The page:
Answering Amazing Questions About Dinosaurs – Part 2

By |2024-05-11T16:30:51+01:00September 21st, 2018|Educational Activities, Main Page, Teaching|0 Comments

Answering Questions About Dinosaurs – Part 2

Our thanks to the teaching team at Ewloe Green Primary in Wales, who sent us a list of questions that had been compiled by the Year 1 pupils as they studied their dinosaur themed term topic.  The enthusiastic, budding palaeontologists have been carrying out a lot of research into prehistoric animals as they prepare for our visit to deliver some dinosaur workshops at the school.

Quite a range of questions had been put together by the children, some of which we hope to address in our workshops with the classes.  The questions and our notes have already been incorporated into the lesson plans emailed to the school.  However, there are still one or two outstanding enquires, such as the question from Amelia who wanted to know why do some dinosaurs have four legs and some only two?

Why Do Some Dinosaurs Have Four Legs and Some Only Two?

The very first dinosaurs were not giants, they were small, fast-running carnivores that appeared more than 235 million years ago during the Triassic.  These dinosaurs were bipeds, this means that they ran around on their hind legs, they did not use their front limbs, their arms for walking around.  Humans are bipeds, we walk around on our back legs and use our arms and hands for other things.  Human babies learn to crawl and they move around on all fours, but they soon learn to walk upright.

One of the Very First Dinosaurs Nyasasaurus from Africa

Nyasasaurus image.
Nyasasaurus – believed to be one of the first dinosaurs.  It lived some 235 million years ago in the Triassic.  It was a fast-running dinosaur – a biped.

Picture credit: M. Witton/NHM

Quadrupeds and Bipeds

From these small, meat-eating ancestors the dinosaurs quickly evolved into lots of different species of different shapes and sizes.  As some dinosaurs adapted to eating plants rather than meat, they began to develop bigger bodies to help them cope with digesting tough plant food.  As these plant-eating dinosaurs got bigger and heavier, they found it easier to move around on all fours, with all their limbs helping to support their weight.  All the very heaviest dinosaurs described so far, the long-necked dinosaurs like Apatosaurus, Brontosaurus and Brachiosaurus, for example, moved around on four legs.  Animals that walk on all fours are called quadrupeds.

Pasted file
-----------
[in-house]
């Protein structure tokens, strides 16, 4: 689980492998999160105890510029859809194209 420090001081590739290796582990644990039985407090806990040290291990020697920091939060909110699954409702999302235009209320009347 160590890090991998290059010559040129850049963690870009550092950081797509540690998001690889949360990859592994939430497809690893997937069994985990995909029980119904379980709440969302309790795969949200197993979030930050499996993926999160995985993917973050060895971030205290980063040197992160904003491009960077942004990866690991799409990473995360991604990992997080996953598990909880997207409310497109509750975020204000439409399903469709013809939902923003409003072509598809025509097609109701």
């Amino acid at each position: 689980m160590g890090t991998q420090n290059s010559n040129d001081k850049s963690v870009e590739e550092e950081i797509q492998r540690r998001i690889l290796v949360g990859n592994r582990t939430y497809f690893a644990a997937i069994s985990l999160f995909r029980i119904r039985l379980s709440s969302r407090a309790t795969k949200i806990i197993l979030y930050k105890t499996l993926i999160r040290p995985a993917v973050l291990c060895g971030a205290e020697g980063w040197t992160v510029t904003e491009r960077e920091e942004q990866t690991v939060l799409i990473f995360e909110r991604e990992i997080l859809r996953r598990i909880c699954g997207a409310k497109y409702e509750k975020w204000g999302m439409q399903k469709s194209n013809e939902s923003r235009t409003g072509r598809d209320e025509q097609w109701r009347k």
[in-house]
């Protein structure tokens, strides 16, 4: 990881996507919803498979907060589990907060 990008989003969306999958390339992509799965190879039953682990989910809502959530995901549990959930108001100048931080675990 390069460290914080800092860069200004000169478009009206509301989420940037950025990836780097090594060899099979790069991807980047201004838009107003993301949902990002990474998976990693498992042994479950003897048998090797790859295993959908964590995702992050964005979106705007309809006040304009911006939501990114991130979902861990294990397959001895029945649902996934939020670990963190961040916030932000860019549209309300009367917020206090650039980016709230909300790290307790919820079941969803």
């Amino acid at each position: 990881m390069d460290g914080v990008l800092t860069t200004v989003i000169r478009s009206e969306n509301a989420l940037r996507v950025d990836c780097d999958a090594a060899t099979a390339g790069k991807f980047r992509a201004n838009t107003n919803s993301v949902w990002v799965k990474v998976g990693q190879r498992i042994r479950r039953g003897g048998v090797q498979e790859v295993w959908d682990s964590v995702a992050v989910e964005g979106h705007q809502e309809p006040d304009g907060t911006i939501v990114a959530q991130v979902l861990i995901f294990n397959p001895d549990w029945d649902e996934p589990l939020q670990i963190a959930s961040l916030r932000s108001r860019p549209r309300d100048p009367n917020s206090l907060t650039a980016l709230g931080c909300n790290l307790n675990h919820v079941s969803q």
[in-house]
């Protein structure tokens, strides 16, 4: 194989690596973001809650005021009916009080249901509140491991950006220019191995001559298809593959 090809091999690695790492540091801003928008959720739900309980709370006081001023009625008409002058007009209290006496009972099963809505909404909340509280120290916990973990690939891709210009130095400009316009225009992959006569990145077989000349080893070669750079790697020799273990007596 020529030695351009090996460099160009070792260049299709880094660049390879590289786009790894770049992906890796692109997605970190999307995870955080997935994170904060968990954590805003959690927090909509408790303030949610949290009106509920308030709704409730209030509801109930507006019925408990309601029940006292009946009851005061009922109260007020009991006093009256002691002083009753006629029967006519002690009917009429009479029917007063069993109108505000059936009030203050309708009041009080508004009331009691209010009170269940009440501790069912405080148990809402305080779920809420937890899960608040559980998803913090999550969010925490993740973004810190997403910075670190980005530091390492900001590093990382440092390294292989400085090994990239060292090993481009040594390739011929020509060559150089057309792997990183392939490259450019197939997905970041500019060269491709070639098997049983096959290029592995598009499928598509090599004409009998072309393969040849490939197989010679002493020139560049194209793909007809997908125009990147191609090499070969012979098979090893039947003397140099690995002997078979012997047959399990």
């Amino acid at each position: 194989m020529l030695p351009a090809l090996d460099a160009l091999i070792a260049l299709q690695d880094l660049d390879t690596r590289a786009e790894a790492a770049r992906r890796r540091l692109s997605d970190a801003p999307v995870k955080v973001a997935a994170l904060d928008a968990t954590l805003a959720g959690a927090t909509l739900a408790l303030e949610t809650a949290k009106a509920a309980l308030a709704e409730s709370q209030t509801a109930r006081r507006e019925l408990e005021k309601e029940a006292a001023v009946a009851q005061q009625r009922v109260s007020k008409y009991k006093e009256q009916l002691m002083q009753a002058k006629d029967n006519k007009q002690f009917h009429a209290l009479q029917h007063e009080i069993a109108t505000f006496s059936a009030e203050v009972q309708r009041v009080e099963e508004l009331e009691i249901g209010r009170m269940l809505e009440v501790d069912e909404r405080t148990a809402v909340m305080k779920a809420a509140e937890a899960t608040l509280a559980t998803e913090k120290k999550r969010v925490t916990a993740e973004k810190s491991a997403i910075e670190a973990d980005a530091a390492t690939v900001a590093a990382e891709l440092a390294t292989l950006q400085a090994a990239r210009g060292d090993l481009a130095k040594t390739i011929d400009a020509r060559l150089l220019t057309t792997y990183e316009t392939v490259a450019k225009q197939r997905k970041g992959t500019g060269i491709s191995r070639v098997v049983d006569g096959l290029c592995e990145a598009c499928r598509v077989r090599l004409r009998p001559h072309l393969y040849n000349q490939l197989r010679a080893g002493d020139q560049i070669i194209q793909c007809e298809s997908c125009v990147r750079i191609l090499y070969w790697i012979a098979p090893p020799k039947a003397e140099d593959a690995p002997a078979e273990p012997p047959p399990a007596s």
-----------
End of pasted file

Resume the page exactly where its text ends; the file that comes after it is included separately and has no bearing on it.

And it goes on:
Around 1,200 Different Types of Dinosaur Have Been Described To Date

The great variety of dinosaurs.
So many different types of dinosaur.  Around 1,200 different types of dinosaur have been scientifically described.  Some dinosaurs walked on just their hind legs, some dinosaurs walked on all fours and some dinosaurs could amble around on all fours, but if they needed to run quickly, they could rear up onto their hind legs and run away, changing from being a quadruped to becoming a biped. Picture credit: Everything Dinosaur.

Picture credit: Everything Dinosaur

Prehistoric Animals Term Topic – Supporting the Teacher

  • Challenge the class to sort dinosaur models into animals that walk on two legs and animals that walk on all fours.
  • Can the children research animals alive today and classify them into different groups based on how they move?

Why Do Some Dinosaurs Have Horns?

Sorcha wanted to know why do some dinosaurs have horns?  Lots of dinosaurs had horns, in fact there is a group of dinosaurs called the “horned dinosaurs” as most of these types had long horns on their faces or heads and all of them had frills of bone at the back of their skulls.  Famous horned dinosaurs include Triceratops, Protoceratops and the very spiky Styracosaurus (see picture above).

Scientists think that these horns helped dinosaurs to:

  1. Stay safe – the horns, spikes and frills of bone around their necks helped protect them from attacks from other dinosaurs.
  2. To signal to other dinosaurs in their herd – dinosaurs like Triceratops and Styracosaurus probably lived in large groups (herds), they could have used their big horns and frills to signal to the other group members.
  3. To find a mate – dinosaurs probably had colour vision, as good as ours.  They could see colours, just like we can and the horns and frills may have been brightly coloured and used in displays to help these dinosaurs to find a mate.  Many birds are brightly coloured and have large feathers which are not helpful when it comes to flying but are used to help these creatures display and show-off – a peacock for example.

Lots of Different Horned Dinosaurs – How Many Can You Count?

Different types of horned dinosaur.
Horned dinosaurs used their horns to help defend themselves from attack, to help signal to other herd members and to help them display. Picture credit: Everything Dinosaur.

Picture credit: Everything Dinosaur

The image (above) shows some of the horned dinosaur models in the CollectA Prehistoric Life range.

To view this range: CollectA Prehistoric Life Figures.

For Teacher

  • Challenge the class to write a fact sheet all about the famous, three-horned dinosaur Triceratops.
  • Find pictures of horned dinosaurs, can the children group them into two types of horned dinosaur, one group with large nose horns and small horns over their eyes and a second group with small nose horns and large horns over their eyes?
  • What types of animals have horns today?  Can you make a list and work out what these animals use their horns for?

Visit the Everything Dinosaur website: Everything Dinosaur.